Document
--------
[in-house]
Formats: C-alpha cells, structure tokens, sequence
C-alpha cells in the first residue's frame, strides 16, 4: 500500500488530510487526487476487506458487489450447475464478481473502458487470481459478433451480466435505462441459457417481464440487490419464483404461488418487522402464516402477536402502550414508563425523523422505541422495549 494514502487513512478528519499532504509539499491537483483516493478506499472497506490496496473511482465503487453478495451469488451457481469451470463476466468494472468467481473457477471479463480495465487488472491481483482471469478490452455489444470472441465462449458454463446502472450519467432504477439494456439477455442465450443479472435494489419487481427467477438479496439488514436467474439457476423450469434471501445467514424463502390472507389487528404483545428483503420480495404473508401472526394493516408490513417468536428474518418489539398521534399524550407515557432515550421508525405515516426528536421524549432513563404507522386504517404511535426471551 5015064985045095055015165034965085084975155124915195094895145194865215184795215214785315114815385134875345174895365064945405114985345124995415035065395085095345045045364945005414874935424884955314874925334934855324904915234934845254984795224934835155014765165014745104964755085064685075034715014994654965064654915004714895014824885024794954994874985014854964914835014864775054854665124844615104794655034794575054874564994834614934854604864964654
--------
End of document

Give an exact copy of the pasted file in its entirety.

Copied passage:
[in-house]
Formats: C-alpha cells, structure tokens, sequence
C-alpha cells in the first residue's frame, strides 16, 4: 500500500488530510487526487476487506458487489450447475464478481473502458487470481459478433451480466435505462441459457417481464440487490419464483404461488418487522402464516402477536402502550414508563425523523422505541422495549 494514502487513512478528519499532504509539499491537483483516493478506499472497506490496496473511482465503487453478495451469488451457481469451470463476466468494472468467481473457477471479463480495465487488472491481483482471469478490452455489444470472441465462449458454463446502472450519467432504477439494456439477455442465450443479472435494489419487481427467477438479496439488514436467474439457476423450469434471501445467514424463502390472507389487528404483545428483503420480495404473508401472526394493516408490513417468536428474518418489539398521534399524550407515557432515550421508525405515516426528536421524549432513563404507522386504517404511535426471551 5015064985045095055015165034965085084975155124915195094895145194865215184795215214785315114815385134875345174895365064945405114985345124995415035065395085095345045045364945005414874935424884955314874925334934855324904915234934845254984795224934835155014765165014745104964755085064685075034715014994654965064654915004714895014824885024794954994874985014854964914835014864775054854665124844615104794655034794575054874564994834614934854604864964654